2.        The Importance of Oil

2.1       Oil as a driver of globalization

95% of all industrial outputs is dependent on oil, in fuels, as a chemical base for polymer production etc. Oil has become a key driver of modern lifestyle and globalization.

Substantial oil price increases poses a systemic risk, not just for obvious things like transportation, but equally for other subsystems.

Thus, internationally, but equally nationally, there is a vital interest in securing access to oil, which is currently possible on world spot markets, with OPEC being cooperative due to a mutual dependency between key actors (and a massive presence of the U.S military in the gulf region).

Yet on the other hand, regional conflicts can always at least partially be attributed to resources, such as in the Caucasus region, the Middle East or in Nigeria, or they fuel conflicts due to the wealth they create (such as in Africa).

The report sees – within a timeframe until the year 2040 – a changed international security layout based on new risks (including transport risks for fuels) and new roles of actors in a possible conflict around the distribution of increasingly scarce resources.

2.2       German energy security

The term is defined narrowly as “reliable energy supply”, and then extended to include environmental objectives, technology transformation of societies, planning for energy demand and the long-term planning of a national strategy, tied in with international organizations

This expansion of the view is seen as required based on the globalization of energy markets. However, the report then narrows down the scope again to the possible risk from a supply shock, focusing on the key suppliers of oil: Russia, Norway and the U.K. It is noted that both European partners are already past their peak and that Germany is increasingly dependent on Russia, which currently is reliable but not necessarily so in the long term. Given the expected decline in German energy consumption, the Russian share will likely be 40% by 2025, with the Middle East, Africa and sources around the Caspian Sea making up for the increasing gap from declining European production.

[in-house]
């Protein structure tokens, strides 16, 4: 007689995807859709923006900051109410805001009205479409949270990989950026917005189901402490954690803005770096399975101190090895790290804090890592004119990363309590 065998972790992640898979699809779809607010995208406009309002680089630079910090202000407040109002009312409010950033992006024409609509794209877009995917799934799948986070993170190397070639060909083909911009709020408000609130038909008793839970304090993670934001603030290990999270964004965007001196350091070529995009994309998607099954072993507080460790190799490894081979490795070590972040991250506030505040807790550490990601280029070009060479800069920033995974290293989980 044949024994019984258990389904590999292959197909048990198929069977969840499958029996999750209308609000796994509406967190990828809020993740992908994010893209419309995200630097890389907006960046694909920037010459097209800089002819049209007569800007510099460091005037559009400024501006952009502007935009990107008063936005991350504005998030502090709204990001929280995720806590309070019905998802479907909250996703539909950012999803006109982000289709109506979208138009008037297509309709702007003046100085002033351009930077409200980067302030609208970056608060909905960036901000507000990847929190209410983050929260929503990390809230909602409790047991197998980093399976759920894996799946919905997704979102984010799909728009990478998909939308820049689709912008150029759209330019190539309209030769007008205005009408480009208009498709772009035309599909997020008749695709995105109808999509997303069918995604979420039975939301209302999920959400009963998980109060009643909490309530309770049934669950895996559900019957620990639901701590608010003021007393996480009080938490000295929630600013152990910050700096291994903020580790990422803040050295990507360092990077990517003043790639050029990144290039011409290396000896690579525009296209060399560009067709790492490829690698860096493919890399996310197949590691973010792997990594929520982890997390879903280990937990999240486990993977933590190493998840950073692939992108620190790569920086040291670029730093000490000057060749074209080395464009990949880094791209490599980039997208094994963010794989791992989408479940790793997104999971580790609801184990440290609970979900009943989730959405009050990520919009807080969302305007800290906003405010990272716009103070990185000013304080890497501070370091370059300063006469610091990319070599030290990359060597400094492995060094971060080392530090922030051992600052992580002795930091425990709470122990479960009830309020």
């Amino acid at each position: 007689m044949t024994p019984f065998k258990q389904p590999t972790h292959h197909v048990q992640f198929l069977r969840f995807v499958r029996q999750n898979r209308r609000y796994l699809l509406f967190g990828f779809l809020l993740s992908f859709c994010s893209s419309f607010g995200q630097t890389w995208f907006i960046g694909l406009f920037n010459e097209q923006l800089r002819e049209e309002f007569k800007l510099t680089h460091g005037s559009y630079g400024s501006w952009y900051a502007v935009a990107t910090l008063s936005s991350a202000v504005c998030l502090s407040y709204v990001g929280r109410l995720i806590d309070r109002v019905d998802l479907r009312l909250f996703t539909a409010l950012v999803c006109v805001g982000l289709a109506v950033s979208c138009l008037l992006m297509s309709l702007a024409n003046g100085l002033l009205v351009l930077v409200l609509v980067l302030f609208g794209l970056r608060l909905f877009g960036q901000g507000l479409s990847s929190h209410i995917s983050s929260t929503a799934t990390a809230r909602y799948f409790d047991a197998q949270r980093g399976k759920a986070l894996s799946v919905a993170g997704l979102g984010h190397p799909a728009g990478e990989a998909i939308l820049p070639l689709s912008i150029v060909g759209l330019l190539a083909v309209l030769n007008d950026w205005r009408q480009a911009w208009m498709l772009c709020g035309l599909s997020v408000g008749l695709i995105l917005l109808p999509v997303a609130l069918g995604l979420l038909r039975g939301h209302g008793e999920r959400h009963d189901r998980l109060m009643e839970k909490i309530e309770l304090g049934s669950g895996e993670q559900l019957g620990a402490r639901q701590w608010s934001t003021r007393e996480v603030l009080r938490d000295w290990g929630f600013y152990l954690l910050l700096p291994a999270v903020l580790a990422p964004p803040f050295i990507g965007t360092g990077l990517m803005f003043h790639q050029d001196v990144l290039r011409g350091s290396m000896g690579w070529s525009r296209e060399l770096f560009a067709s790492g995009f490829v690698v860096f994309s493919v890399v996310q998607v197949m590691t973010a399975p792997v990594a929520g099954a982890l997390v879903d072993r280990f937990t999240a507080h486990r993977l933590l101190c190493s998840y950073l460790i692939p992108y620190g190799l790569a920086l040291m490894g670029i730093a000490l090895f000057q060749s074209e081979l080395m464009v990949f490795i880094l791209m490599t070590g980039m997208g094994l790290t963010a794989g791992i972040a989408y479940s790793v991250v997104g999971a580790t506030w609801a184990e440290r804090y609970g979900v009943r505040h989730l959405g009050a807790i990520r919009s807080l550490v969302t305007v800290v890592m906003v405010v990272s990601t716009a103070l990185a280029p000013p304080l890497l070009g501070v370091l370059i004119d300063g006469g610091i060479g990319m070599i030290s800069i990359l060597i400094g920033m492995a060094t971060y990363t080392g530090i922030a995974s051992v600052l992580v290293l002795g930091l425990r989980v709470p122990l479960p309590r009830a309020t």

3.        Possible Scenarios After Global Peak Oil

This chapter looks at gradual changes (3.1.) and the risk of disruptive changes (3.2) past a certain tipping point.

3.1       General interdependencies driven by Peak Oil

3.1.1      Oil as a deciding factor in international relationships
With increasing scarcity, producers are increasingly in an advantageous position, both from high revenues and access to cheaper oil when compared to spot market prices. This partly reverts the trend to free oil markets which took place after the ’70s shocks, and gives those countries more control over the supply chain, with a risk of monopolies and nationalizations, and of “political pricing.”

Further, oil producers use increasing amounts of their production internally at lower prices, which increases domestic consumption and inefficiencies, accelerating the problem. [The authors miss out on the fact that high oil prices also bring more wealth to the country which AGAIN increases resource consumption].